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Technical | Steam-plant  | Boilers  >  blow-down

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In order to drain a boiler for maintenance or repair, some means of emptying the water is required. On Lancashire boilers a drain or blow-down valve, connected via an elbow underneath the front of the boiler, is fitted.  The valve is connected to a pipe below floor level, running the length of the boiler-house and discharging into a convenient culvert.  

 Although Lancashire boilers are fitted with a small man-hole at the bottom of the front plate to allow cleaning, before the advent of effective water-softening techniques accumulations of sludge in the bottom of the boiler occurred continuously and were cleared out of the boiler by regularly opening the valve for a short while.  Hence the alternative name of “sludge cock”.

Drain port -s

Lancashire boiler drain outlet

How the discharge from the boilers was handled prior to 1922 is unknown, but after that time it is believed to have passed into a culvert beneath the South heapstead which also carried the discharge from cylinder drains etc in the engine-house.   Prior to entering the culvert it passed into a small channel with a perforated steel plate at the end which filtered out the larger debris.  The eventual destination of the culvert is unknown, maybe it discharged into the South shaft below decking level, although this seems unlikely since it could wet the men riding in the cage.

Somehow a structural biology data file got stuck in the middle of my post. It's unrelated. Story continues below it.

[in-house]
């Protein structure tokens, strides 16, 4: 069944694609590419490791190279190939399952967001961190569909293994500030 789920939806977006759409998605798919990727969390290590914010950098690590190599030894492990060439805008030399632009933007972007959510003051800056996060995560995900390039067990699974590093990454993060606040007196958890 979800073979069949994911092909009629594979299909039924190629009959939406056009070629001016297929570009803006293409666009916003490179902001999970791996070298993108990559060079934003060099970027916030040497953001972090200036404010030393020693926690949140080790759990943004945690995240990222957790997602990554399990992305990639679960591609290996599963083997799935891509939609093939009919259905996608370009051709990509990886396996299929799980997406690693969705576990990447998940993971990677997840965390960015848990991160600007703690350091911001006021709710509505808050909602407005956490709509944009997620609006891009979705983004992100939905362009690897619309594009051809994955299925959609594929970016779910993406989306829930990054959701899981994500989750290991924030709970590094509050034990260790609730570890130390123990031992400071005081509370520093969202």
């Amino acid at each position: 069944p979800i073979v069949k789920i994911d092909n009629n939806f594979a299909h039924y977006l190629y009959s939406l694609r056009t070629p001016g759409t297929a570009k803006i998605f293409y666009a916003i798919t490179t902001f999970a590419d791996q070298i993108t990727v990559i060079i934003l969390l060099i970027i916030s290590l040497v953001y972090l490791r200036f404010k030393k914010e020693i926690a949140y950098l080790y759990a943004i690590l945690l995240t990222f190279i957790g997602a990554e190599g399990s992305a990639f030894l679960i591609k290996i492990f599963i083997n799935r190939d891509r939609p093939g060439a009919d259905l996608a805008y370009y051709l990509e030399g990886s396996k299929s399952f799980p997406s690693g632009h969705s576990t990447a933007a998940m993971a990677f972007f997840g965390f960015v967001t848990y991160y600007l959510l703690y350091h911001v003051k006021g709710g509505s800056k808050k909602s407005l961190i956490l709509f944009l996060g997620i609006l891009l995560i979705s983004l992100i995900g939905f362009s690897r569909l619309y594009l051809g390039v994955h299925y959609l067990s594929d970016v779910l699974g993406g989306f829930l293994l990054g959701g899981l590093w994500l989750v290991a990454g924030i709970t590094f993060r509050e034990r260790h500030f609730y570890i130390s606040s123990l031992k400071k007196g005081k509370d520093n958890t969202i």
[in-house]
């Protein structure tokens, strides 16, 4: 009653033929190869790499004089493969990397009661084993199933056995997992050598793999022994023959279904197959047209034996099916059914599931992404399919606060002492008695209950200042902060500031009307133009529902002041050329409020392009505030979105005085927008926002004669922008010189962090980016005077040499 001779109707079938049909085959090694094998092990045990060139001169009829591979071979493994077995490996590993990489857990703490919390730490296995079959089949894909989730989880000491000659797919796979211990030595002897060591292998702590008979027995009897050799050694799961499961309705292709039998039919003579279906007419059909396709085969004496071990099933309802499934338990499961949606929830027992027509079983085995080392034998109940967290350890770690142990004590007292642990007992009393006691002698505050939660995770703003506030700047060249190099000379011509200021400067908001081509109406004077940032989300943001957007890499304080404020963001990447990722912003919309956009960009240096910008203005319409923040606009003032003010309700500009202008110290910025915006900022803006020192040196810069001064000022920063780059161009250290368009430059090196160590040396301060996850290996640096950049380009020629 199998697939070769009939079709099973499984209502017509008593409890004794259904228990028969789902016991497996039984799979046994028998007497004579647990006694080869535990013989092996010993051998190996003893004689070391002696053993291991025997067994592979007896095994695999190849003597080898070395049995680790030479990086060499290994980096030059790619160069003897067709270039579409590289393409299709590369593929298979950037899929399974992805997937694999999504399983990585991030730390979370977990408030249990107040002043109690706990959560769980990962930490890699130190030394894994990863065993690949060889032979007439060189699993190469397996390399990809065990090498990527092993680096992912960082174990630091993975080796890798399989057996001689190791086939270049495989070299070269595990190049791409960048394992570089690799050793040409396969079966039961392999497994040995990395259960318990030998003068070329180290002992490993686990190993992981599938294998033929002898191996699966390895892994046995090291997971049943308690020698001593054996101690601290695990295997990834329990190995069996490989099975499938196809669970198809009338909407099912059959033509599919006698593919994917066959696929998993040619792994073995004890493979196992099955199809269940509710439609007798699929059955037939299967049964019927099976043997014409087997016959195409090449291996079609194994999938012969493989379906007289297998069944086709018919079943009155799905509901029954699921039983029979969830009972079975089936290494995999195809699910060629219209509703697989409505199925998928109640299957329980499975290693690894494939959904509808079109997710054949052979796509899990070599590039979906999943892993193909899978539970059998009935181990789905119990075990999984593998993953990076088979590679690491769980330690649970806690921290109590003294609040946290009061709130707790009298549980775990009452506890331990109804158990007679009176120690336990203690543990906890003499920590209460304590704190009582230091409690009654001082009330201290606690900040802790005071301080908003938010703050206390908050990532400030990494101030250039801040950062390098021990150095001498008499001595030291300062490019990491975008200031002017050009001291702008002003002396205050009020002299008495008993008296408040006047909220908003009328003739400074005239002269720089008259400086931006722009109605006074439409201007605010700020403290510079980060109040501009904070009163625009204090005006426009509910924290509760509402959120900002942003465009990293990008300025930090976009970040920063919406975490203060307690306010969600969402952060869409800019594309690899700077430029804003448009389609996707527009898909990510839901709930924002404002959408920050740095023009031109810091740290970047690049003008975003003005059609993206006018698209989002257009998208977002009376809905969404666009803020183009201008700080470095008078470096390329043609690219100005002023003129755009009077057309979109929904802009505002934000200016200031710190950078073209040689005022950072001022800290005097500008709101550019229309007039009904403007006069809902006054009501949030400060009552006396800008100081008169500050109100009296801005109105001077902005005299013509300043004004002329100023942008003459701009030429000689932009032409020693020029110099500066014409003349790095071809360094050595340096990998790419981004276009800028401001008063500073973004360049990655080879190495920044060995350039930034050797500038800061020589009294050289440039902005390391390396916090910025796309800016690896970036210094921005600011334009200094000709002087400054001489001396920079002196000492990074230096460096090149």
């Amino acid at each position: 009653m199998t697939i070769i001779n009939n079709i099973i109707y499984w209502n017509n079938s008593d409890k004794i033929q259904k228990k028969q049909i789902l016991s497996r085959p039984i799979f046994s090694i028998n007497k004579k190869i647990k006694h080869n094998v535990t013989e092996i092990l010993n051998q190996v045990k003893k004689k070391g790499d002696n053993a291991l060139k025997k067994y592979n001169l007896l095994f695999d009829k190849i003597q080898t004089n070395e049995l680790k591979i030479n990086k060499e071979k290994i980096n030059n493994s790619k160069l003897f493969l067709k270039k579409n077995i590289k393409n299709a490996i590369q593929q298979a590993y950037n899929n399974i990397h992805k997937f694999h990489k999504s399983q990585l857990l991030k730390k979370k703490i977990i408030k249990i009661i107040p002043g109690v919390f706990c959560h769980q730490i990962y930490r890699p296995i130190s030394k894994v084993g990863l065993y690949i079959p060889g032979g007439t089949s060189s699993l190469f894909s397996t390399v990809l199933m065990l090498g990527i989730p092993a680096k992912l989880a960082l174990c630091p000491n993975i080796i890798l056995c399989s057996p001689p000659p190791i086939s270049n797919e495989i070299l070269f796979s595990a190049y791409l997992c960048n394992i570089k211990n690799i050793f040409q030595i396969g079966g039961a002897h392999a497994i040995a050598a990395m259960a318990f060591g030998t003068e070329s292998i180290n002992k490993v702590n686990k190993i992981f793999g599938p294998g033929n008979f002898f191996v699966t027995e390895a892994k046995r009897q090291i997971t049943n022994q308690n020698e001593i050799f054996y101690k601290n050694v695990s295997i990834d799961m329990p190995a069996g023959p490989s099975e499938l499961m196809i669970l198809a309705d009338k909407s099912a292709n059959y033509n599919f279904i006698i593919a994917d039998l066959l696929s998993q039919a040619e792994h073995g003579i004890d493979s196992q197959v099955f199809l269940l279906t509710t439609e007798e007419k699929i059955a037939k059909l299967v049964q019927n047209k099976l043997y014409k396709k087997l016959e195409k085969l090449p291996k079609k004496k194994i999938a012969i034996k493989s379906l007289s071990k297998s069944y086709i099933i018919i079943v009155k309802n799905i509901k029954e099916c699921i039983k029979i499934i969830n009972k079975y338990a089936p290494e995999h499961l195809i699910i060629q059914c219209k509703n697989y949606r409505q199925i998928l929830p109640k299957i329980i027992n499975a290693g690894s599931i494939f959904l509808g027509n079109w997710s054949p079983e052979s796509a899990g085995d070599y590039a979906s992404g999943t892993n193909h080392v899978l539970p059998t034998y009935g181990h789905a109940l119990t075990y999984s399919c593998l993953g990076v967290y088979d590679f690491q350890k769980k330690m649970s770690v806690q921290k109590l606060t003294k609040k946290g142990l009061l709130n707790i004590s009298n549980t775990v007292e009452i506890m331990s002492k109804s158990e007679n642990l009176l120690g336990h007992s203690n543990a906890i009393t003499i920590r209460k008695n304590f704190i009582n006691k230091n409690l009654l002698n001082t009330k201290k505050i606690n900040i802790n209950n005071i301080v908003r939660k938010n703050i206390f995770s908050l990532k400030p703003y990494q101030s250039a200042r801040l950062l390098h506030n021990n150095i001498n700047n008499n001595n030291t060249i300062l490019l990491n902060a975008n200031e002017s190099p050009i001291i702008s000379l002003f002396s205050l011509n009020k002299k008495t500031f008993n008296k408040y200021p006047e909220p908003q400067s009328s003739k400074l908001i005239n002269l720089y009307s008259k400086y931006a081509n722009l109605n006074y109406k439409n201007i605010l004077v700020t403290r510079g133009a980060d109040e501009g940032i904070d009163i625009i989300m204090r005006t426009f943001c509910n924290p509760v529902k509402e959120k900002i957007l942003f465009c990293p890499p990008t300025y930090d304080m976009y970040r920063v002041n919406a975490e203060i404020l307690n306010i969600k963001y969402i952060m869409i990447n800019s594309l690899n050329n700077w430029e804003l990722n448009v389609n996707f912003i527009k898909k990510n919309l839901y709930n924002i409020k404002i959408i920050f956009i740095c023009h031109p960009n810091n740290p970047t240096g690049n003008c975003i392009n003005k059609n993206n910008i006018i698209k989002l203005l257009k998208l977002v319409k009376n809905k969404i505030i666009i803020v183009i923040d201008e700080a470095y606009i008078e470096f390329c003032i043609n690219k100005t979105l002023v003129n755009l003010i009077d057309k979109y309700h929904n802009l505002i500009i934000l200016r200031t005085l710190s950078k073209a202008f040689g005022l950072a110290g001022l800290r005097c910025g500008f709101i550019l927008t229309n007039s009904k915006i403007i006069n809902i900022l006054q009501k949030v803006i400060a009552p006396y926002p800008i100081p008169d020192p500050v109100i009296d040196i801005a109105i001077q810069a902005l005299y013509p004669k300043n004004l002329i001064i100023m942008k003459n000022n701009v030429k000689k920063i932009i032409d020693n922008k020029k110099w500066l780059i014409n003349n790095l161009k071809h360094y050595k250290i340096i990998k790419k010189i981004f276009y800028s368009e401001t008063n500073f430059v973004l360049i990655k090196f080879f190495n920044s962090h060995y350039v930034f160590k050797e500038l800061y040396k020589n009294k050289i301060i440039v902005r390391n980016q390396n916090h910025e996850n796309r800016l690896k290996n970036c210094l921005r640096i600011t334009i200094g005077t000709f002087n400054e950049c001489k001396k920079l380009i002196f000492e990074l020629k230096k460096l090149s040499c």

blow-down filter trench -s

Blow-down discharge sediment filter trench

blow-down culvert -s

Blow-down discharge culvert partially filled with sediment

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